The subject of the article is the occurrence of dialectal features in Internet nicknames. The analysis was carried out on the basis of about 2500 nicknames that contained dialectal features. The names were obtained within the years 2012–2015. In the analysis, linguistic areas were indicated in which we may notice the influence of local dialects on that layer of the Internet anthroponymy. The influence of local dialects is visible in the fact that the Internet users reach for traditional folk names as well as name models related to the folk manner of identifying a human being, e.g. Jagatka, Jantecek, Janielka od Genowefy, Cesiek z Tuchowa. Apart from references to folk anthroponymy, the Internet nicknames reflect the influence of local dialect lexis (e.g. gzub, graślok, fusyt), phonetics (janioł, Carownica, łokrutny łoptymista), inflection (Śpisok z Łapsóf, ciupaga łod tater) and word-formation, e.g. (rzemyszek, cwaniuk).
In the modern corpus of Croatian anthroponyms there are 30 personal names with the root bog (‛god’). An abundance of both published and unpublished historical sources used in this research allowed the authors to create a corpus of personal names suitable for the comparative analysis of frequency and incidence in historical sources. The continuity of the use of the root bog among Croats is presented through the analysis of historical anthroponymic records (from the oldest originating in the 11th century, to contemporary sources). The oldest available sources attest to the onset of interference and the blending of Slavic and Romanic ethnicities, foremost in coastal Dalmatian city communes. A limited frequency of these personal names was detected in the 16th century. The factors that led to this situation are not only connected to the decisions of the Council of Trent, which recommended general usage of Christian names, but can also be attributed to historical circumstances (incursion of Ottomans, subsequent migrations). Most of the 16th century attestations pertain to areas with a mixed Christian and Muslim population. In border areas, where Western states shared Eastern borders with the Ottoman Empire, the analysed attestations were quite rare. Due to constant migrations from the contact zones and the Ottoman Empire towards the interior of the Hungarian-Croatian Kingdom, these personal names were able to ”survive” the early modern period. At the end of the 19th and beginning of the 20th century, usage of folk names was more frequent, most probably as a consequence of the process of Croatian national revival.
The common layer of Jewish and Christian name systems consists of biblical names from the Old Testament. The comparison showing how these Old Testament names functioned in both faiths on Podlasie in 15th–16th centuries revealed a close connection between chosen names as well as their popularity over the centuries and cultural traditions formed by faith.
The article presents the results of the analysis of “The Register of Ivan the Terrible’s oprichniki” – a document from the second half of the 16th century. It is precisely at this period that the present day three-part naming system: name – patronymic – surname was being established in Muscovy. The author attempts to prove that at this time the social status of a man could have been deduced from the formal exponents of his name: the number of its constituents, the structure of its patronymic, the fact that the name belongs to non-calendar or Christian names, and also from certain derivational markers.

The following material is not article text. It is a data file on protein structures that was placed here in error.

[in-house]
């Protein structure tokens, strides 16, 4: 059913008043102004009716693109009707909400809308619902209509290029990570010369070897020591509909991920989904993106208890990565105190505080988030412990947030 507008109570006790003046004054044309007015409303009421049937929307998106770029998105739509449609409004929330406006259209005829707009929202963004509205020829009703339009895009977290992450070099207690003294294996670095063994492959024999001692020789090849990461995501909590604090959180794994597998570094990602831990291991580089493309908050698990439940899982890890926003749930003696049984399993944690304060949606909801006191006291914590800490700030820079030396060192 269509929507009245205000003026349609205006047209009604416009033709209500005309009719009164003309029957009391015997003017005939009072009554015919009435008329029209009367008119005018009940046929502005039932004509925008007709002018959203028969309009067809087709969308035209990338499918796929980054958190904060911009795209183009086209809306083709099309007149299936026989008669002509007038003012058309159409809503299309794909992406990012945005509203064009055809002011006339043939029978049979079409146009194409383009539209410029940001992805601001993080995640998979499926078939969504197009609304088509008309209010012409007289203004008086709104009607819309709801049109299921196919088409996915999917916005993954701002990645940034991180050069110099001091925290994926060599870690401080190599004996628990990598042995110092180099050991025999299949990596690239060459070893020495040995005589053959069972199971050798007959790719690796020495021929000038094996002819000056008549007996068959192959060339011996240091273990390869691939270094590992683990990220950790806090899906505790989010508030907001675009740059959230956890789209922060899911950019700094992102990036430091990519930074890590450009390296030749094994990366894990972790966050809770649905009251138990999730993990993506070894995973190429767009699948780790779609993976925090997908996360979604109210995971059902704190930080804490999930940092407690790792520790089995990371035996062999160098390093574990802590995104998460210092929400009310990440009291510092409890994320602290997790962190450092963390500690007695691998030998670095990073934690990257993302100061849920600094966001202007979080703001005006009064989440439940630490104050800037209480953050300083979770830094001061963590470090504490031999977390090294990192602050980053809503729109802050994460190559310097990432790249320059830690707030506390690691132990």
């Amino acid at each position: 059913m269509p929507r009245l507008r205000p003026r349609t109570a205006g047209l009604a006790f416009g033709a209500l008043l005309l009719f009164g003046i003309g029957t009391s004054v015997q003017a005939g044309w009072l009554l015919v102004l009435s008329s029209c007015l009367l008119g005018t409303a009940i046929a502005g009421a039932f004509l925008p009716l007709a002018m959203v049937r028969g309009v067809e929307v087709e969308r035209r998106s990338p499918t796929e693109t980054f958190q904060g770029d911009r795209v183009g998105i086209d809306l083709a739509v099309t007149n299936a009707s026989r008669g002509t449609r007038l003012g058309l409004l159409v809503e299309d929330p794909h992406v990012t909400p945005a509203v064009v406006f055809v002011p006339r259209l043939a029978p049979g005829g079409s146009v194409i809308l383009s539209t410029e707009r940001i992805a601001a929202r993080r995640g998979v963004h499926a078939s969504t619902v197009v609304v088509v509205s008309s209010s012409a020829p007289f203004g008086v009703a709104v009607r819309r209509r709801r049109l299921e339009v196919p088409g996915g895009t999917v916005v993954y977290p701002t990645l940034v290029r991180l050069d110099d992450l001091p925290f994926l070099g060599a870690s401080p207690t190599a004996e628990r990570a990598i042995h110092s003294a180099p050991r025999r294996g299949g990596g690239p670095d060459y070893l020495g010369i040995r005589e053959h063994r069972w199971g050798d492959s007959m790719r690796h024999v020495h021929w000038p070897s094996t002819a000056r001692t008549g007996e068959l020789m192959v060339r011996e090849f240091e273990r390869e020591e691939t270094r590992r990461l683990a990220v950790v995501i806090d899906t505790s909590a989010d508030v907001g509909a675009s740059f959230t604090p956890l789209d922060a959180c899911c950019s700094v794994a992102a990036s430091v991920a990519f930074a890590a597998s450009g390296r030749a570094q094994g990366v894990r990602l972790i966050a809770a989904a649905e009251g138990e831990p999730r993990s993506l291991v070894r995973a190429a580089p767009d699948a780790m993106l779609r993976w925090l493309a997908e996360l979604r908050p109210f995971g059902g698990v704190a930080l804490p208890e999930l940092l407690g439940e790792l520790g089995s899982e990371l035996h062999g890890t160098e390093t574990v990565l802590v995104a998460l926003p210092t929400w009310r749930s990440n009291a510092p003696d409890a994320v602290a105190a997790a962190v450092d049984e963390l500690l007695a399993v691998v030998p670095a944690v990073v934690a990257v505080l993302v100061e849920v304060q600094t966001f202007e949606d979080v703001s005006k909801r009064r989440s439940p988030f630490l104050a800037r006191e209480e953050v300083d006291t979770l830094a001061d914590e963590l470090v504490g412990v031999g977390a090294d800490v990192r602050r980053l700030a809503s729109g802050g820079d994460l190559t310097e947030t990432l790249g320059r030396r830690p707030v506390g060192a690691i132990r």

This article deals with a group of Polish surnames motivated by lexis from the field of salt mining. The analysed surnames are excerpted from “Słownik nazwisk współcześnie w Polsce używanych”, edited by Kazimierz Rymut, as well as from other onomastic compilations. These anthroponyms vary in terms of their origins and linguistic construction. We can distinguish from among these anthroponyms: 1) surnames motivated by impersonal nouns: solanka, solnica, sól, tołpa, żupa; 2) surnames motivated by adjectives: słony, solny; 3) surnames motivated by personal nouns: prasoł, solarz, solnik, warzyc, warzysz, żupnik. The description of particular ‛salt’ surnames, apart from their frequency, includes their geographical distribution, which only in some cases is connected with the location of old salt mines, found mainly in the Lesser Poland (Małopolska).
This paper is devoted to the surname changes performed through administrative channels in the interwar period. The research is based on the announcements of the “Official Gazette of the Republic of Poland” in 1929. The author describes main reasons for the decisions of surname changes taking into account characteristics of avoided surnames and chosen demographic tendencies, especially those connected with the age and profession of applicants. People of Jewish origin, Poles and representatives of other nationalities showed different motives for surname changes. Jews most frequently changed their surnames due to legal reasons — they wanted to legalize the unlawful use of a surname of the so-called ritual father. The changes carried out under the motive of assimilation occurred definitely less often. Non-Jewish applicants changed mainly appellative names, especially those derived from words related to animals. After comparing tendencies occurring before and after World War II one concludes that besides legal and assimilation factors which are particular to the pre-war decades (connected with the ethnic, legal and religious situation of the time), the remaining reasons for the surname changes are universal and do not distinguish the pre-war period from that of the post-war.